On Losing a Baby
Last week we found out that our unborn baby had died; he-or-she was our fifth child but our first miscarriage. (To those who have prayed and cared for Lisa and our family, please know we are very grateful.) One of our prayers has been that God would teach us through this difficult providence. With less poetry than I feel it’s due, here are some things about that.
There really is a peace that “surpasses all understanding” (Phil. 4:7) This peace doesn’t replace or nullify tears but carries you through them. This peace doesn’t calm the waves but sends an anchor deep so the storm can’t pull you out to sea. This peace is…well, unexplainable, which is how God would have it. Those who’ve received it nod their heads in thanksgiving. Those who haven’t can only wonder, I suppose.
How wonderful is God’s covenant of grace To know that the promises of God’s grace are for me and my children (Acts 2:39), to know that this child will not come to us but that “I shall go to him” (2 Sam. 12:23), to rest in God’s power to save even those who have no capability to express faith (Confession of Faith, 10:3), to have these things is an inestimable gift. We are grateful that God’s clear teaching means being allowed to expect a reunion with a child we’ll never meet this side of the veil.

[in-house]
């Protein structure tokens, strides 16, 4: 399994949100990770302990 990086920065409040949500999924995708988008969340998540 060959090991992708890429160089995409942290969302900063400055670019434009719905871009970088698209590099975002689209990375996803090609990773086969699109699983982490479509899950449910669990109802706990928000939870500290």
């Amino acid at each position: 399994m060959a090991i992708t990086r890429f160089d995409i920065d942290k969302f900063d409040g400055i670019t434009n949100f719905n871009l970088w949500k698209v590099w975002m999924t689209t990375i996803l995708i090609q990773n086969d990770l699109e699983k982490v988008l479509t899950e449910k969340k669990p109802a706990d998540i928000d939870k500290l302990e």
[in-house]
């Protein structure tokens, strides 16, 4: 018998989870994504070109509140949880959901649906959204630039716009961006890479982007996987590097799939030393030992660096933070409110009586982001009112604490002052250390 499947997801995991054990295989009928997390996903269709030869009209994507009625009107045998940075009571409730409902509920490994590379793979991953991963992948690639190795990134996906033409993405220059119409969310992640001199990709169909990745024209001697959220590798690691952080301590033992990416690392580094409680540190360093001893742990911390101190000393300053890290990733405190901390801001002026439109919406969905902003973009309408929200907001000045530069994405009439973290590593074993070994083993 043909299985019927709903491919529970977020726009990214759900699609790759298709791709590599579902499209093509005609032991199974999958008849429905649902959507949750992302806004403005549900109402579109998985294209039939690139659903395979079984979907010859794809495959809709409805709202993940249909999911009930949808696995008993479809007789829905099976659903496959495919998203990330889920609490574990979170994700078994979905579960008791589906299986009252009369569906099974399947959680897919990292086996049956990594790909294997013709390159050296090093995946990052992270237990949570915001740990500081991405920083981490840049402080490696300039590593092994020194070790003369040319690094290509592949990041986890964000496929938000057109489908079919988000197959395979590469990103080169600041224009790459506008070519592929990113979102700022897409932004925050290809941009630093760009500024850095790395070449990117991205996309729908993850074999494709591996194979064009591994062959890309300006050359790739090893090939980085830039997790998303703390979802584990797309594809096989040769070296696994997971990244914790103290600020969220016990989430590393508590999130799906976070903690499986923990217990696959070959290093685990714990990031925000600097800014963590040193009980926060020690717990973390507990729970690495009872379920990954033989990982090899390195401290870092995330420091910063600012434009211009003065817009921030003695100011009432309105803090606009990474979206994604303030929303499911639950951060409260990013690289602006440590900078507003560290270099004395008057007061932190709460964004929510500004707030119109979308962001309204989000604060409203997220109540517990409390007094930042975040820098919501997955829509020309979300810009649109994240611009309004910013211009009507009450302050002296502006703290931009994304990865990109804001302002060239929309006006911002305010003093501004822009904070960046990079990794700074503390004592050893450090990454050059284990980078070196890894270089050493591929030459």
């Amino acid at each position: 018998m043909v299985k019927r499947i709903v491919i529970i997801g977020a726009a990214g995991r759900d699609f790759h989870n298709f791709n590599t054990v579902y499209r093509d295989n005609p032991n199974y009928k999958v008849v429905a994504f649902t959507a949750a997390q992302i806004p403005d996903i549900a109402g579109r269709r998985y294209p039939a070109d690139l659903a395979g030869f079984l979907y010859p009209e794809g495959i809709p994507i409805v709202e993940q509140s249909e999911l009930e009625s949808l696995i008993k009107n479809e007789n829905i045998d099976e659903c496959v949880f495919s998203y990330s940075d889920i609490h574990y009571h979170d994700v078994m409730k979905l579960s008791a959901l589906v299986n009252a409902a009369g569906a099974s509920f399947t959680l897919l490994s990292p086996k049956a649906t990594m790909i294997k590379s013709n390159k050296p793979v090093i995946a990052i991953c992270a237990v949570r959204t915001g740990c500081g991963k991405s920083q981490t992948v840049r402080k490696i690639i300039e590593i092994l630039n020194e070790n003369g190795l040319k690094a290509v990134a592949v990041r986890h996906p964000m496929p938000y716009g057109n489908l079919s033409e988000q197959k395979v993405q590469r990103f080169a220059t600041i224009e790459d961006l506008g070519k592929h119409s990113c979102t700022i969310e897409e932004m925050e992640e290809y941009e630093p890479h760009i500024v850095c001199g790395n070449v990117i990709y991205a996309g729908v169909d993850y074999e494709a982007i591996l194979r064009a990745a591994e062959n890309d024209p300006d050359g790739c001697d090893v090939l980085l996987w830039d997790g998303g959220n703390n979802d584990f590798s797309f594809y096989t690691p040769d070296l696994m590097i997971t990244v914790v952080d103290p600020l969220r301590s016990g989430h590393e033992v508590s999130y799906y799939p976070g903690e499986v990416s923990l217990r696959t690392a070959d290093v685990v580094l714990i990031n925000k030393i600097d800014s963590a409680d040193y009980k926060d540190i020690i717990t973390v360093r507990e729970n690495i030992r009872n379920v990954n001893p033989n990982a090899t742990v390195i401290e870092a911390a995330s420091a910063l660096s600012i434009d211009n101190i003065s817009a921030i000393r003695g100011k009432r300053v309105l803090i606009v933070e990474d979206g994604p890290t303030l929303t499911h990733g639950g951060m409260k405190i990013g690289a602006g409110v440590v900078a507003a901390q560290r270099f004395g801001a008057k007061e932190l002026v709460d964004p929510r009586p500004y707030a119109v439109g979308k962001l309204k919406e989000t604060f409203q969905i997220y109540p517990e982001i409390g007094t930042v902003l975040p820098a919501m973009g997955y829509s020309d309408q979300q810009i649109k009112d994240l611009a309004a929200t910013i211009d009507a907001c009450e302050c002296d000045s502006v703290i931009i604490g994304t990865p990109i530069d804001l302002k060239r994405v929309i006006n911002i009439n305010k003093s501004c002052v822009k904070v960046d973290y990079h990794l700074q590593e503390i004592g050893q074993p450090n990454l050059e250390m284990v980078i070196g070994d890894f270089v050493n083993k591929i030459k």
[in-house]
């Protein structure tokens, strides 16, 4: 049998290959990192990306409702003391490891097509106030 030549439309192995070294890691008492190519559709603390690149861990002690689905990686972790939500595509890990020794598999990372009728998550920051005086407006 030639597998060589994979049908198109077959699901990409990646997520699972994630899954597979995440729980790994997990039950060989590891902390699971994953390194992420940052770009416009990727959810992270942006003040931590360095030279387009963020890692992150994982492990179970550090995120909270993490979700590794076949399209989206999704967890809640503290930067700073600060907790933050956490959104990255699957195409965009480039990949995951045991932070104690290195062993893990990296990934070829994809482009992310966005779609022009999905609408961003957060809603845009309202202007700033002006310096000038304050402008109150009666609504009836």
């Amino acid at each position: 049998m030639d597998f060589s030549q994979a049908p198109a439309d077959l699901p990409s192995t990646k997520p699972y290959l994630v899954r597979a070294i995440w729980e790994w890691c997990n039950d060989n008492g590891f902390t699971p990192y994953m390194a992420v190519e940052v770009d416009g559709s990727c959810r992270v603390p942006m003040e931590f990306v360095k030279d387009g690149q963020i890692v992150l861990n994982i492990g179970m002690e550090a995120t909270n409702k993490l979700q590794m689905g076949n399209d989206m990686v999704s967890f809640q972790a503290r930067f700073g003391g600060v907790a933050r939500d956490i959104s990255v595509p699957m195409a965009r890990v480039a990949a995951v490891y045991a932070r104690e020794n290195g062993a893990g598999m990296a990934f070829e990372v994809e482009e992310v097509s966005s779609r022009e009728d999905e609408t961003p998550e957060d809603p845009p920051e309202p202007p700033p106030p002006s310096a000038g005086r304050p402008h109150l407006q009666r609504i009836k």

God’s love, mediated or direct, is our joy Our Heavenly Father has many tools of love and he loves to throw open the tool chest in our dark days. He has loved us directly, walking closely and tenderly through His Spirit. But like a general contractor, he has also sent scores of subcontractors to carry out his designs of love. Every phone call, every meal, every prayer of friends, every sincere note of love…we’ve gladly received them as the beautifully mediated love of our Father. To not see Jesus’ hand this week would have required a blindness from which we’ve already been delivered.
God’s grace enables us to our high calling of treating him like God all the time When waiting for the final news and in the weakness of doubt, I wondered how we would respond. To his glory, during this trial, God’s grace enables us to confess with Job, “Shall we indeed accept good from God and not accept adversity?” (Job 2:10) When taking away someone that never really belonged to us, God’s grace sufficiently humbles our hearts before his majesty, wisdom and goodness. God’s grace alone can and does enable us to “rejoice in hope, be patient in tribulation and be constant in prayer” (Rom. 12:12). Perhaps it’s a different kind of speaking in tongues, being strengthened to believe and say things I never thought I could.
Finally, with no need for comment, my wife is never more precious or beautiful to me than when she is resting in the goodness of her heavenly Father.